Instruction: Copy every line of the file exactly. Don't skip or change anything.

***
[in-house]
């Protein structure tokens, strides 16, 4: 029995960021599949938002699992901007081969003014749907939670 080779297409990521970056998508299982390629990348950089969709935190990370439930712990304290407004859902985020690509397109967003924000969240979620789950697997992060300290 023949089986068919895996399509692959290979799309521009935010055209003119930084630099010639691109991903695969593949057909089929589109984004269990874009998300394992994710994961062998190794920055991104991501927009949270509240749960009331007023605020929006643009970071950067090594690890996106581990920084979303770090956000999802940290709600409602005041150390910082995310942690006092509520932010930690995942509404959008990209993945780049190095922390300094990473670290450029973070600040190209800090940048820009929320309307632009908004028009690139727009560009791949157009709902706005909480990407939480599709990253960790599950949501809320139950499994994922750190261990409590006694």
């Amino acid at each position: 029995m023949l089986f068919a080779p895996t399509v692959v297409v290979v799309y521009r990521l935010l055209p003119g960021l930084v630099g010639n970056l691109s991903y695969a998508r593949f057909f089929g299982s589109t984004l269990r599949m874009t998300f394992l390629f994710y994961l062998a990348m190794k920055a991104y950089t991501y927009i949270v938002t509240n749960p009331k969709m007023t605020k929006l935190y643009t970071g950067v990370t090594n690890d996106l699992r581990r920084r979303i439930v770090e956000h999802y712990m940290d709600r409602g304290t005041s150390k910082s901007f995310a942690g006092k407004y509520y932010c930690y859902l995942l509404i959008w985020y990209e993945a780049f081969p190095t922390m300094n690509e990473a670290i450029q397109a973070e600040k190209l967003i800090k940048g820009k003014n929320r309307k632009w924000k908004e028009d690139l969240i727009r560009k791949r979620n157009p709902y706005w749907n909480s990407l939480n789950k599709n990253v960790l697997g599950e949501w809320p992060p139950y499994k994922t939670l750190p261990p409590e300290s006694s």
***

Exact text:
[in-house]
């Protein structure tokens, strides 16, 4: 029995960021599949938002699992901007081969003014749907939670 080779297409990521970056998508299982390629990348950089969709935190990370439930712990304290407004859902985020690509397109967003924000969240979620789950697997992060300290 023949089986068919895996399509692959290979799309521009935010055209003119930084630099010639691109991903695969593949057909089929589109984004269990874009998300394992994710994961062998190794920055991104991501927009949270509240749960009331007023605020929006643009970071950067090594690890996106581990920084979303770090956000999802940290709600409602005041150390910082995310942690006092509520932010930690995942509404959008990209993945780049190095922390300094990473670290450029973070600040190209800090940048820009929320309307632009908004028009690139727009560009791949157009709902706005909480990407939480599709990253960790599950949501809320139950499994994922750190261990409590006694």
């Amino acid at each position: 029995m023949l089986f068919a080779p895996t399509v692959v297409v290979v799309y521009r990521l935010l055209p003119g960021l930084v630099g010639n970056l691109s991903y695969a998508r593949f057909f089929g299982s589109t984004l269990r599949m874009t998300f394992l390629f994710y994961l062998a990348m190794k920055a991104y950089t991501y927009i949270v938002t509240n749960p009331k969709m007023t605020k929006l935190y643009t970071g950067v990370t090594n690890d996106l699992r581990r920084r979303i439930v770090e956000h999802y712990m940290d709600r409602g304290t005041s150390k910082s901007f995310a942690g006092k407004y509520y932010c930690y859902l995942l509404i959008w985020y990209e993945a780049f081969p190095t922390m300094n690509e990473a670290i450029q397109a973070e600040k190209l967003i800090k940048g820009k003014n929320r309307k632009w924000k908004e028009d690139l969240i727009r560009k791949r979620n157009p709902y706005w749907n909480s990407l939480n789950k599709n990253v960790l697997g599950e949501w809320p992060p139950y499994k994922t939670l750190p261990p409590e300290s006694s």